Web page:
There are three things by which faith stands firm, devotion remains constant, and virtue endures. They are prayer, fasting and mercy. Prayer knocks at the door, fasting obtains, mercy receives. Prayer, mercy, and fasting: these three are one, and they give life to each other.
Fasting is the soul of prayer, mercy is the lifeblood of fasting. Let no one try to separate them; they cannot be separated. If you have only one of them or not all together, you have nothing. So if you pray, fast; if you fast, show mercy; if you want your petition to be heard, hear the petition of others. If you do not close your ear to others you open God’s ears to yourself.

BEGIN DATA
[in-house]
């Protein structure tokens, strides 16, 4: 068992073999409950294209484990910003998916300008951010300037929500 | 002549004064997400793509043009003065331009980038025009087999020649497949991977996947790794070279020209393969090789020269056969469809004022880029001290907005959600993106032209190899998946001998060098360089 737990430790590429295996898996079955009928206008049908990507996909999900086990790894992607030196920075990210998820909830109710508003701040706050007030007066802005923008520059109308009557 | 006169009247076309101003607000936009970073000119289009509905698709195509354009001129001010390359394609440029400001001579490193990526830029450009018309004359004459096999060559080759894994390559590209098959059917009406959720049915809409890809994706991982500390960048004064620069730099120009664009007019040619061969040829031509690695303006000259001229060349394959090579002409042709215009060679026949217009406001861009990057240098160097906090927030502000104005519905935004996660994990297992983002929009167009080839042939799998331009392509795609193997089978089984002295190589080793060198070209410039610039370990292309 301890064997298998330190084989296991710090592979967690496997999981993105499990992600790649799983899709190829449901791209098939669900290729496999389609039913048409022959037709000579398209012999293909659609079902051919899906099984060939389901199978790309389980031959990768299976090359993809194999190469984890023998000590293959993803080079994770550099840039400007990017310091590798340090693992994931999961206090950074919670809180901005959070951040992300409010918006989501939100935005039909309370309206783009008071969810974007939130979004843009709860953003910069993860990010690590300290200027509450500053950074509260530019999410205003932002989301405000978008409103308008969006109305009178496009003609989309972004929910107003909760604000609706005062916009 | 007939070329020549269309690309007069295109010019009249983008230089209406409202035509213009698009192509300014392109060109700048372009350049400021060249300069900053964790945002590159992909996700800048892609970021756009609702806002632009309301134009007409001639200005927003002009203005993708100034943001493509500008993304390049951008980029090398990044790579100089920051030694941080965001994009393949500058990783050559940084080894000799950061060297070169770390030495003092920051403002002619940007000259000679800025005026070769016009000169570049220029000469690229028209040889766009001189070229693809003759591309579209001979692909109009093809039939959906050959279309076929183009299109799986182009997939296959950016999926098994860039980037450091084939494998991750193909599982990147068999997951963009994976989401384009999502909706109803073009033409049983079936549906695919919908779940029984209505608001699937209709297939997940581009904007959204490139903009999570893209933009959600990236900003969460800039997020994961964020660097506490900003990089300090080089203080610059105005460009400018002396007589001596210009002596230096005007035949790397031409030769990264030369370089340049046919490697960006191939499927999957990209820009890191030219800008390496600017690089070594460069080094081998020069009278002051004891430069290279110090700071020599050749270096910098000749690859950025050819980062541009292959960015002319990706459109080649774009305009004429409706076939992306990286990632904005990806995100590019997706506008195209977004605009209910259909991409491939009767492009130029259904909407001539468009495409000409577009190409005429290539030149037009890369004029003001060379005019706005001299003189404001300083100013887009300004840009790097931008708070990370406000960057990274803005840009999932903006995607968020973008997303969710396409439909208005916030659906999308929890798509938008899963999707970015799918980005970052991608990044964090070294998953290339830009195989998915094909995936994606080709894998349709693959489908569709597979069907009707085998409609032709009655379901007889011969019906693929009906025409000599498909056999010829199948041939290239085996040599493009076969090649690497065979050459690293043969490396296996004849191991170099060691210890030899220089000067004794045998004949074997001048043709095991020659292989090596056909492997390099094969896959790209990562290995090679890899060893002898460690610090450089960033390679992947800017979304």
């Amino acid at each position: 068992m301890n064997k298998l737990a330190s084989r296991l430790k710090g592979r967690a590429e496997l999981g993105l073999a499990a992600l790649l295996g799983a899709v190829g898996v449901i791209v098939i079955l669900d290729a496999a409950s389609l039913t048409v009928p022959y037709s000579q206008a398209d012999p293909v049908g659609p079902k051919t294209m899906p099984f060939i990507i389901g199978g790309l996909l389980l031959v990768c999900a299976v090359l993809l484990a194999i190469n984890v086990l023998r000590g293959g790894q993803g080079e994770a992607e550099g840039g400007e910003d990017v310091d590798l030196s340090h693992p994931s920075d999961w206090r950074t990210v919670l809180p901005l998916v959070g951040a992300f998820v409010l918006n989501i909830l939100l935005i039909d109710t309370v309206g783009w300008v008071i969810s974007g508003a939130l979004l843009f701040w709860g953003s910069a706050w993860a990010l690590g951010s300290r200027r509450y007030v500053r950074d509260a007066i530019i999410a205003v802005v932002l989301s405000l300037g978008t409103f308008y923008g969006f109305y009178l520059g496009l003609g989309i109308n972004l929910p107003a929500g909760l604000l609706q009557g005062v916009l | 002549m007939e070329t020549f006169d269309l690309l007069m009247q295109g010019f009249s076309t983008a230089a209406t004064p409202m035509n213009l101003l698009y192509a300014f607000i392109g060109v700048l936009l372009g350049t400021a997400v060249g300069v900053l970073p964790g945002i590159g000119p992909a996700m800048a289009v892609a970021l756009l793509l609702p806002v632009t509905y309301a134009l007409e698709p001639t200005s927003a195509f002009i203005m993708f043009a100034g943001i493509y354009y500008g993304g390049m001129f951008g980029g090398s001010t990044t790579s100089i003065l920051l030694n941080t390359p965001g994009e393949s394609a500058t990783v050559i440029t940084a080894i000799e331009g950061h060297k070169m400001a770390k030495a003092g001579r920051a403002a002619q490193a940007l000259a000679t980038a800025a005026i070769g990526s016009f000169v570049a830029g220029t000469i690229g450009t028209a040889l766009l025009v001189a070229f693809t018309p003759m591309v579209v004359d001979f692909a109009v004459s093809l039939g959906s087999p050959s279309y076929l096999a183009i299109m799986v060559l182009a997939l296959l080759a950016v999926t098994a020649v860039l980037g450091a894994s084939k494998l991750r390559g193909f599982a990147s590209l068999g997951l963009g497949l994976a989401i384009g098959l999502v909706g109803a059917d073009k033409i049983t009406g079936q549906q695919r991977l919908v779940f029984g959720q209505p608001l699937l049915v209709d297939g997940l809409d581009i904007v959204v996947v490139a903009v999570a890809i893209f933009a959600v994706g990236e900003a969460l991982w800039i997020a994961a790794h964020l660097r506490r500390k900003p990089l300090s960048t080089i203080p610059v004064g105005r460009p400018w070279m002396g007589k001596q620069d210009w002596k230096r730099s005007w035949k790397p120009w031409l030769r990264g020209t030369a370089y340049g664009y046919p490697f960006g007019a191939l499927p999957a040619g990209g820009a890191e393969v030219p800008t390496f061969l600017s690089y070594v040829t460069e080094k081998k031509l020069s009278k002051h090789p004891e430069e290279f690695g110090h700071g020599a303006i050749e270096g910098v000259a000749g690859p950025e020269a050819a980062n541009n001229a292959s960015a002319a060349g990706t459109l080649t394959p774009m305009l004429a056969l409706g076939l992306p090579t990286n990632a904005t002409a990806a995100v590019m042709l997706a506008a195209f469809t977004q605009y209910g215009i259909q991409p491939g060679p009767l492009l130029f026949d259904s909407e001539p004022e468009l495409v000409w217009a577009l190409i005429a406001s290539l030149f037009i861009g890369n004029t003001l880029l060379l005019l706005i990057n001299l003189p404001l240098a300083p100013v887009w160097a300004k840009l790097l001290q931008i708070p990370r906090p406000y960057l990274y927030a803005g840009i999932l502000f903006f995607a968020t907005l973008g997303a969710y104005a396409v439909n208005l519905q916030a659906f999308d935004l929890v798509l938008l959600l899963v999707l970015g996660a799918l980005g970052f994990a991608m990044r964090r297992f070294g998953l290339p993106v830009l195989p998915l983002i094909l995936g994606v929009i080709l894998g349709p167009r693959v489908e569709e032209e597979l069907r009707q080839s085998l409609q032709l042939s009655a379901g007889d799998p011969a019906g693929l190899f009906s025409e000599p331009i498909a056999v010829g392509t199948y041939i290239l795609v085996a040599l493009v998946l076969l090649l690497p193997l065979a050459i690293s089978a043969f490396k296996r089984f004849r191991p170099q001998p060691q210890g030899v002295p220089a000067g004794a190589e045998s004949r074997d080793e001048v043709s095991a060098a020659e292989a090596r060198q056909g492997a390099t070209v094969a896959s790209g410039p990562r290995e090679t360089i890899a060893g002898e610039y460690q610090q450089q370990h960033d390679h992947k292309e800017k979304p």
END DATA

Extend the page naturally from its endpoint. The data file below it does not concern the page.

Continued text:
When you fast, see the fasting of others. If you want to know that you are hungry, know that another is hungry. If you hope for mercy, show mercy. If you look for kindness, show kindness. If you want to receive, give. If you ask for yourself what you deny to others, your asking is a mockery.
Let this be the pattern for all when they practice mercy: show mercy to others in the same way, with the same generosity, with the same promptness, as you want others to show mercy to you.
Therefore, let prayer, mercy and fasting be one single plea to God on our behalf, one speech in our defense, a threefold united prayer in our favor. (Peter Chrysologus, Sermon 43; quoted from Wright, Readings for the Daily Office from the Early Church, p. 121-122)
25 February 2009
Ash Wednesday Meditation 2
On the Lenten Disciplines